Saturday, November 08, 2008

Remembering C.C. Tan

I read this morning (link) that Tan Jiazhen, better known in the U.S. as C. C. Tan, passed away Nov. 1, at age 99. I suspect that his influence on genetics probably much greater than most Americans appreciate. He worked with the first generation of Drosophila geneticists, and he was Dobzhansky's first Ph.D. student at Cal Tech, yet his career extends into the modern era, and many of the young Chinese scientists coming to the United States now have met him. It's impossible for me to evaluate how much he is responsible for the intellectual "silk road" that contributes so much vitality to twenty first century genetics, but I suspect that without C.C. Tan it would be much less traveled. Interested readers should consult Jim Crow's commentary in genetics (Vol. 164, pg. 1 *) to see how he managed to bring Chinese genetics into the modern era, past the Lysenko years and the Cultural Revolution.

* This page, like most at, does not load properly in Firefox on Windows. I'm sure that the GSA will fix that. For now, I just use another browser when I visit the GSA.

Sunday, July 13, 2008

Do I have the right to know my own genetic makeup?

I took a little time yesterday (July 12) to attend a panel discussion on direct to consumer genetic testing at the Genetic Alliance annual conference. Panelists were Sue Friedman, from FORCE; Trish Brown, from DNA Direct; Joanna Mountain, from 23andMe and Sean George, from Navigenics. Francis Collins, Director of the National Human Genome Research Institute, moderated. Once each of the panelists had made their opening remarks, Collins started the discussion by asking why, if personalized genetics is so wonderful, the states of California and New York have issued cease and desist orders to several personalized genetics companies (story). The response was conciliatory, echoing statements on the 23andMe blog (the spittoon):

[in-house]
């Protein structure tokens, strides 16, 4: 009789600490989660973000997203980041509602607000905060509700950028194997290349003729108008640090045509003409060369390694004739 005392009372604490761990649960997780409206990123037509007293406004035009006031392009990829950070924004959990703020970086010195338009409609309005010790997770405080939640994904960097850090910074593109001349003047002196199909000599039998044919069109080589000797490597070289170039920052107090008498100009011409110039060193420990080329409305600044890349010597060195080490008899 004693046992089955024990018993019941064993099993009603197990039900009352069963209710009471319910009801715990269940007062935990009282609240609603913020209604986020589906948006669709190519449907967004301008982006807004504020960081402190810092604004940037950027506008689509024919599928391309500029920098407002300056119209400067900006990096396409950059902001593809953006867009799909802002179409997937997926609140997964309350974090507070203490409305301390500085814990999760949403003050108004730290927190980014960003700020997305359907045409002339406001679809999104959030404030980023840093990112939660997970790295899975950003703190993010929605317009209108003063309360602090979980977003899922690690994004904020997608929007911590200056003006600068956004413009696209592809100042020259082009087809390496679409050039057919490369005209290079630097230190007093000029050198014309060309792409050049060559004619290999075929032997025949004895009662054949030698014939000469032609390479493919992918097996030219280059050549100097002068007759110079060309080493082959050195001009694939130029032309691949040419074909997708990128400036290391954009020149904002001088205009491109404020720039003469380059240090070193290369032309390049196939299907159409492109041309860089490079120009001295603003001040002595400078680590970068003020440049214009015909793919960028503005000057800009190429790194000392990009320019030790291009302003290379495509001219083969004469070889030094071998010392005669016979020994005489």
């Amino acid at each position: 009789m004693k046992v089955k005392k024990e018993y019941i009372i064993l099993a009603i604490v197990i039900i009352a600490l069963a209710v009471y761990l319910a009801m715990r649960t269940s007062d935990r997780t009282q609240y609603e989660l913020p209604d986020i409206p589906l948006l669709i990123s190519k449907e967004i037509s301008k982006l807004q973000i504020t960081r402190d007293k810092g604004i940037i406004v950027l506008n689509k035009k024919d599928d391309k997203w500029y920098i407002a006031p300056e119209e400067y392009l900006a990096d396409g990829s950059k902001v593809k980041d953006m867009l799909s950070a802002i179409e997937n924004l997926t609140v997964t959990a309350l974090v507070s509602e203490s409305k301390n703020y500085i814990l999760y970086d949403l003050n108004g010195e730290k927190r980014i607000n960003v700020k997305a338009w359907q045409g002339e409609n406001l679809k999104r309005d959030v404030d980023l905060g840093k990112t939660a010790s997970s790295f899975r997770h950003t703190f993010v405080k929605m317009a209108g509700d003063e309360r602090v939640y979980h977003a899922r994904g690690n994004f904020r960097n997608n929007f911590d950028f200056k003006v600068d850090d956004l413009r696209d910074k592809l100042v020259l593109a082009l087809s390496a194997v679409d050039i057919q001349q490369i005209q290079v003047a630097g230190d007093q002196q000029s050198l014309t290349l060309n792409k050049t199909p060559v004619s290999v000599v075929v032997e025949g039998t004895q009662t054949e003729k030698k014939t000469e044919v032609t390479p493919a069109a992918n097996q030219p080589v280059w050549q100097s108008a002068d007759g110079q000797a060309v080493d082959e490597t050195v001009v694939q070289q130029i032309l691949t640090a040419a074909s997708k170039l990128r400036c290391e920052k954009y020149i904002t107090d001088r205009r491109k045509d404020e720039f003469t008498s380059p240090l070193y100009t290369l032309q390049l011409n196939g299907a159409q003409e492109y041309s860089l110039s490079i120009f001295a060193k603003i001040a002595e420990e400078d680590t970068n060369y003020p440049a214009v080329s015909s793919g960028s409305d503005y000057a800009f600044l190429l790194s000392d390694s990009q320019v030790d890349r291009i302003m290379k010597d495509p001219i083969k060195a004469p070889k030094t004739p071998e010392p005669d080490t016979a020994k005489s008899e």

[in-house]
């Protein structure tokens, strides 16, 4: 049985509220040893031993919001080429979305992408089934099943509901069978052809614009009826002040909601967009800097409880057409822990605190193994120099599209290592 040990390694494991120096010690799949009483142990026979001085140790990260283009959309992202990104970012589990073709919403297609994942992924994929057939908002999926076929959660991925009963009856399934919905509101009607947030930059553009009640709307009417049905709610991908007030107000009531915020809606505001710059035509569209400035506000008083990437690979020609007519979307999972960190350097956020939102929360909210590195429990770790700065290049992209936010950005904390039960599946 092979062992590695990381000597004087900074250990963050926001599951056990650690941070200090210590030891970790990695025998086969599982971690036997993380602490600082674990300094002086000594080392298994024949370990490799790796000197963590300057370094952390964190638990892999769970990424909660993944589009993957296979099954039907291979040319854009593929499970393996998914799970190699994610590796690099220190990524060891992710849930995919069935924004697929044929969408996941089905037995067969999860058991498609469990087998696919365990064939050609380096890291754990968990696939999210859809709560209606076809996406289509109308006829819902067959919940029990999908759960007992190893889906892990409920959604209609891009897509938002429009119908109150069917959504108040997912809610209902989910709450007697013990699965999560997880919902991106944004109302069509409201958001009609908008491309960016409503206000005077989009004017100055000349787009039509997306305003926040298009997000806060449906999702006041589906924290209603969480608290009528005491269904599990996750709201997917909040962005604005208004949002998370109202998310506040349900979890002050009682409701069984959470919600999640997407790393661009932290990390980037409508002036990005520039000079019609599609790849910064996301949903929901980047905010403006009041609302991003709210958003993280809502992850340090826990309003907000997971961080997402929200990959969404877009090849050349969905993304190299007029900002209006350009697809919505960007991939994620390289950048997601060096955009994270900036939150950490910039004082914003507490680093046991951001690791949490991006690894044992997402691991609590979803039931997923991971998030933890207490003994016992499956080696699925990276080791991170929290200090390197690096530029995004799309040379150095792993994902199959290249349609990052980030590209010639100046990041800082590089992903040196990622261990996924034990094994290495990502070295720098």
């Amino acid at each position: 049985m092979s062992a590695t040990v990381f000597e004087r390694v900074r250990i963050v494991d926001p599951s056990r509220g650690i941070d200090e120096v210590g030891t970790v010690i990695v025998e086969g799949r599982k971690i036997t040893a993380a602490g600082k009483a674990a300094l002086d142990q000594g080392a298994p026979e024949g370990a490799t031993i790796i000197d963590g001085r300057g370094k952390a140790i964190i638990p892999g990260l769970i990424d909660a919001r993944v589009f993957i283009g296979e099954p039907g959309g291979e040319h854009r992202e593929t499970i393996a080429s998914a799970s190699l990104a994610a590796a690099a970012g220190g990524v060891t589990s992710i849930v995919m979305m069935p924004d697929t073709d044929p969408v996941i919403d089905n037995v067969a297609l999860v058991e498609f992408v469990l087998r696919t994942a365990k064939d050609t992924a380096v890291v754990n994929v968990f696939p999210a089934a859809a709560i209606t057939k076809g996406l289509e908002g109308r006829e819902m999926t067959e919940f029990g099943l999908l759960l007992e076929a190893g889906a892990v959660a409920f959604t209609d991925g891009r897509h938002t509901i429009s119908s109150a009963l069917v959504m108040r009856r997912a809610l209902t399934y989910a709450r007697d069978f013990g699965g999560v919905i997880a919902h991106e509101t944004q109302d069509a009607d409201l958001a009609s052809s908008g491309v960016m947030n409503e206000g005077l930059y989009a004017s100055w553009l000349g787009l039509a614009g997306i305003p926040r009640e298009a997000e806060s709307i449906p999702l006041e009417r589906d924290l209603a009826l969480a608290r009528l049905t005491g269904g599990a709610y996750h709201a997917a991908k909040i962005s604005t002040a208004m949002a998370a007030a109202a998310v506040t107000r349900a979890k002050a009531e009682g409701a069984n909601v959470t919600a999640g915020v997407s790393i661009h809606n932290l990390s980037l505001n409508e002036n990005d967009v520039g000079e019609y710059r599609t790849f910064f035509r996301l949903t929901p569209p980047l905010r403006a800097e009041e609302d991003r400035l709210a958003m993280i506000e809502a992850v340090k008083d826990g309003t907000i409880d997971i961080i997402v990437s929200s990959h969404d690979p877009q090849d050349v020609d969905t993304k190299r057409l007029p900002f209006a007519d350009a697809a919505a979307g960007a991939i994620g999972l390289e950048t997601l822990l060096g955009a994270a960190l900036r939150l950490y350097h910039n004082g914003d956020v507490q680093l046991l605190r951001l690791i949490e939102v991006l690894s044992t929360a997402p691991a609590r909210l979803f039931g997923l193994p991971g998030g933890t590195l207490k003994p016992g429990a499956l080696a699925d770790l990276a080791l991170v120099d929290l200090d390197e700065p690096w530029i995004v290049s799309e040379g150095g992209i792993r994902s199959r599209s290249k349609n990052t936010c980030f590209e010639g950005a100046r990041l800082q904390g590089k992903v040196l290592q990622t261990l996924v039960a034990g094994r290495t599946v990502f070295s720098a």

We agree that this evolving field of personal genomics is in need of proper regulatory oversight. While our mission to provide accurate and contextual information to our customers about their genetic information is aligned with the regulatory mandate to protect the public health, we also want to ensure that efforts to rein in our industry do not hamper the potential benefit of genetic knowledge to our health.
Many relevant issues were brought up, by panel members, or by those in the audience. Can people deal appropriately with uncertainty? Do they understand the relationship between genotype, the environment and phenotype? What about genetic information with predictive value, but about which the consumer can do nothing? The case of APOE was discussed at length.

I do feel that we have a right to obtain information about our own genetic makeup without having to justify ourselves, to a physician, to an insurance company, or to the state of California. I am also skeptical of the perception that "most people are incapable of grasping the relevance of provisional, statistical information." In any case, an enterprise that feeds users with 500,000 bits of information, most of which have no significance, seems more likely to help people understand that genotype is not fate than to have the opposite effect.

Giving people genetic information can be separated from giving them advice, and it seems to me that providing information about genotype should be regulated only to the extent that technical standards are met. This is analogous to surveyors giving me information about the elevation of my house. That information, by itself, is not advice about flood risk, and I would be surprised if surveyors were required to provide accurate assessments of that risk in order to operate, or forbidden from providing consumers with data that a third party judged to be of little value.